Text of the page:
22 Mikhail Aleshin 13.61
23 Jacques Villeneuve 14.0
24 Mike Conway 14.66
25 Graham Rahal 15.0
26 James Davison 16.0
27 Carlos Huertas 16.07
28 Josef Newgarden 16.92
29 Sebastian Saavedra 17.0
30 Jack Hawksworth 17.16
31 Luca Filippi 18.50
32 Martin Plowman 20.5
33 Franck Montagny 22.0
34 Pippa Mann 24.0
35 Townsend Bell 25.0
36 Buddy Lazier 32.0


Pole Positions
T1 Takuma Sato 2
T1 Will Power 2
T1 Helio Castroneves 2
T4 Ryan Hunter-Reay 1
T4 Sebastian Saavedra 1
T4 Ed Carpenter 1
T4 Simon Pagenaud 1
T4 Juan Pablo Montoya 1
T4 Scott Dixon 1
T4 Sebastien Bourdais 1

Appearances in the Firestone Fast Six
1 Ryan Hunter-Reay 5
T2 Helio Castroneves 4
T2 Will Power 4
T3 James Hinchcliffe 3
T3 Scott Dixon 3
T3 Jack Hawksworth 3
T7 Simon Pagenaud 2
T7 Josef Newgarden 2
T7 Tony Kanaan 2
T7 Sebastien Bourdais 2
T11 Takuma Sato 1
T11 Marco Andretti 1
T11 Sebastian Saavedra 1
T11 Mike Conway 1
T11 Juan Pablo Montoya 1
T11 Ryan Briscoe 1
T11 Luca Filippi 1

Qualifying Average
1 Helio Castroneves 5.53
2 James Hinchcliffe 6.90
3 Ed Carpenter 7.00
4 Luca Filippi 7.66
5 Simon Pagenaud 7.69
6 Will Power 7.76
7 Scott Dixon 8.84
8 J.R. Hildebrand 9.00
9 Sebastien Bourdais 9.76
10 Carlos Munoz 10.3
11 Tony Kanaan 10.53
12 Ryan Hunter-Reay 10.61
13 Juan Pablo Montoya 10.84
14 Takuma Sato 11.69
15 Kurt Busch 12.0
16 Marco Andretti 12.61
T17 Josef Newgarden 12.92
T17 Ryan Briscoe 12.92
19 Justin Wilson 13.0
20 Jack Hawksworth 14.5
21 Mike Conway 14.66
22 Mikhail Aleshin 14.84
23 Graham Rahal 15.38
24 Sebastian Saavedra 16.53
25 Charlie Kimball 17.15
26 Carlos Huertas 17.84
27 Franck Montagny 21.0
28 Pippa Mann 22.0
29 Alex Tagliani 24.0
30 Martin Plowman 24.5
31 Townsend Bell 25.0
32 Jacques Villeneuve 27.0
33 James Davison 28.0
34 Sage Karam 31.0
35 Buddy Lazier 33.0
IndyCar: It's the TV Ratings Stupid!

by Mark J. Cipolloni
Monday, October 21, 2013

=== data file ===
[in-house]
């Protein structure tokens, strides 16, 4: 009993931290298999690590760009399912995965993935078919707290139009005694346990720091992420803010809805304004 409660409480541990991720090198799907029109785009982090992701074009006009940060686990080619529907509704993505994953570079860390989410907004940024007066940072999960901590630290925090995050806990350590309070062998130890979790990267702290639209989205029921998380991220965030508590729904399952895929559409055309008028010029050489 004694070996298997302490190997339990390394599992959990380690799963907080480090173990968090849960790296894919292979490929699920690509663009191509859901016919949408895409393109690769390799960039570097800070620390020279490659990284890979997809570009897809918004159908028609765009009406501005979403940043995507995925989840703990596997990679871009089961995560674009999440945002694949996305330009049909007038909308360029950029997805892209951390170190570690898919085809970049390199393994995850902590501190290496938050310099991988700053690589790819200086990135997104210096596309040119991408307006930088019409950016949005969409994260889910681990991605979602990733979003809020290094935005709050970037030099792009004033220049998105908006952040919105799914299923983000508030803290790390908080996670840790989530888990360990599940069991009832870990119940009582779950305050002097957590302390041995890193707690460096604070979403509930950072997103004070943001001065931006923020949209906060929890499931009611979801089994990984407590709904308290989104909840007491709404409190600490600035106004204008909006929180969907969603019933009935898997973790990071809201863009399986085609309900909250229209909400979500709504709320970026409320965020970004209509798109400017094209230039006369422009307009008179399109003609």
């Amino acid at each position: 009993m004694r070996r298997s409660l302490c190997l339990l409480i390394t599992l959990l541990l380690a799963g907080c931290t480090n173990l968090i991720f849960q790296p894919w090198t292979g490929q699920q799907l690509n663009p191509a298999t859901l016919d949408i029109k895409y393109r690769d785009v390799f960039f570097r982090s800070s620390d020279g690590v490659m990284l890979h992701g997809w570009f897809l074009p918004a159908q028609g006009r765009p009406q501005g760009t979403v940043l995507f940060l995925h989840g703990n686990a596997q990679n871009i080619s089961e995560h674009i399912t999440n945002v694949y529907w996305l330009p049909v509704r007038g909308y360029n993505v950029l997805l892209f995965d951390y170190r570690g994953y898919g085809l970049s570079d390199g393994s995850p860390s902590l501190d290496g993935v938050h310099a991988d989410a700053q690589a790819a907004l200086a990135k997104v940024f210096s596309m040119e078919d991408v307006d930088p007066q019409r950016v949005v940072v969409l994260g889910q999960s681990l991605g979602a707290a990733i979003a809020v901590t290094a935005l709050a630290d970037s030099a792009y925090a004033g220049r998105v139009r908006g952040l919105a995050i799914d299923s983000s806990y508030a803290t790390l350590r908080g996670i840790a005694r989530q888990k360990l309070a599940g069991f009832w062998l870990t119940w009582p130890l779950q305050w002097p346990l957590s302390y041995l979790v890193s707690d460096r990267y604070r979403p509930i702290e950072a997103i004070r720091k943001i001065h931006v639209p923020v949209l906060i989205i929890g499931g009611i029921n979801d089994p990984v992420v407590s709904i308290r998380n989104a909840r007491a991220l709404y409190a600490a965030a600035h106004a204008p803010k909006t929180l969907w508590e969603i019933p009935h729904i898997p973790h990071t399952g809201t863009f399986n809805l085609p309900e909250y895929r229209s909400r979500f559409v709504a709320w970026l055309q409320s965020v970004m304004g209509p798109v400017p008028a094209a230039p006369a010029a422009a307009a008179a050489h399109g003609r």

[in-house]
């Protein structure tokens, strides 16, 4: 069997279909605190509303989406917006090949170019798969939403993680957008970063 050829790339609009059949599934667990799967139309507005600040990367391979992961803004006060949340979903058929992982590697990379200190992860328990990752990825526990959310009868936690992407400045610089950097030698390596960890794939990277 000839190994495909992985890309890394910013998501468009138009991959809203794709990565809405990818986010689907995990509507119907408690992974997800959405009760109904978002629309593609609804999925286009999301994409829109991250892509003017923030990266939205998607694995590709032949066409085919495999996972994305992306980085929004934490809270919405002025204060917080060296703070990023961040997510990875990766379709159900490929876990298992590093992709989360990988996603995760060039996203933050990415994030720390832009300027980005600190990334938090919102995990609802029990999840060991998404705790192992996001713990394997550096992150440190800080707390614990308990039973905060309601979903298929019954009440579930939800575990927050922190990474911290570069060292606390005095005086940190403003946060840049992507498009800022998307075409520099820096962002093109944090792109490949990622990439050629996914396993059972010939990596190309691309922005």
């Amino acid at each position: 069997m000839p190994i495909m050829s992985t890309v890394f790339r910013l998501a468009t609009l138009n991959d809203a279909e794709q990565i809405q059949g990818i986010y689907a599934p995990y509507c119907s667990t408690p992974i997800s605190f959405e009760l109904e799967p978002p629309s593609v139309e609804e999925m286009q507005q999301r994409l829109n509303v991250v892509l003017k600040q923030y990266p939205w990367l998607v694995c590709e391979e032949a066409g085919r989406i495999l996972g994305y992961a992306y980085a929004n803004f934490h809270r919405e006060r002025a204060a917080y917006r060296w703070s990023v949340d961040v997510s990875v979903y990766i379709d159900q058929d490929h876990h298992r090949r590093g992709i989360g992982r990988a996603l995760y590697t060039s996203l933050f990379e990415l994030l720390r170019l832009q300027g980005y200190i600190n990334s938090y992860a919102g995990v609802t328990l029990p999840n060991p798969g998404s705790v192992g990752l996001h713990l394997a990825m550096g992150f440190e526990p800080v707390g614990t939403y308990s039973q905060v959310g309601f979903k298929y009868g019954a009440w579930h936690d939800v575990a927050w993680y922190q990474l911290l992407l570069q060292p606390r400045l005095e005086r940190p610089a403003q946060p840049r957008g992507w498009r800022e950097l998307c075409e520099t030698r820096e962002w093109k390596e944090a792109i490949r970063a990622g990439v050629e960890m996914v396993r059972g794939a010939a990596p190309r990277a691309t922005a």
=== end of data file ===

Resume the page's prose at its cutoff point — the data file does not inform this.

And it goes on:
Advertisement

We here at AR1.com have harped on the fact that the low TV ratings are killing IndyCar.  How it would be far better for IndyCar to put all 18 races on ABC as the best investment they could possibly do for the series.  I figured it was time to better explain why we say what we say about the recent losses of sponsors Go Daddy, HP, IZOD, and the impact of IndyCar’s TV on this.

AR1.com laid out the only possible solution for a permanent fix, but the powers to be think they know better and will continue to run the sport into the ground because they don't yet realized the root cause of the problem. It's all spelled out in that 2-part article.

But the permanent fix will take time to institute.  Right now there is a more immediate issue (sponsors dropping like flies) that must be addressed, that has a quick fix.

Let's do a comparison and put it into terms that you can better understand.  One of these is CPM, which is regularly used in the advertising industry to quantify the value of audience impressions.  This is basically a "cost it takes to reach 1000 impressions", and is used regularly to establish the costs and values of :30 second spots, taking into account the Rating/audience size of the programming. 

If you do a simple comparison of the NASCAR properties and the IndyCar product, you will quickly see why sponsors are leaving IndyCar and going elsewhere, it is due to the costs associated with Team sponsorship and the lack of TV viewers in IndyCar. 

Let's take the NASCAR Sprint Cup Series, where full year sponsorships are around the $18 million per year range.  With 36 races per year (not including the 3 "special events"), and an average of 6.5 million viewers per race, you can get a total of approx. 234 million impressions on TV.  This means that the NASCAR Sprint Cup team sponsorship offers a CPM of $76.92.  That means it costs a primary team sponsor $76.92 for every 1000 impressions (at $18 million/year investment).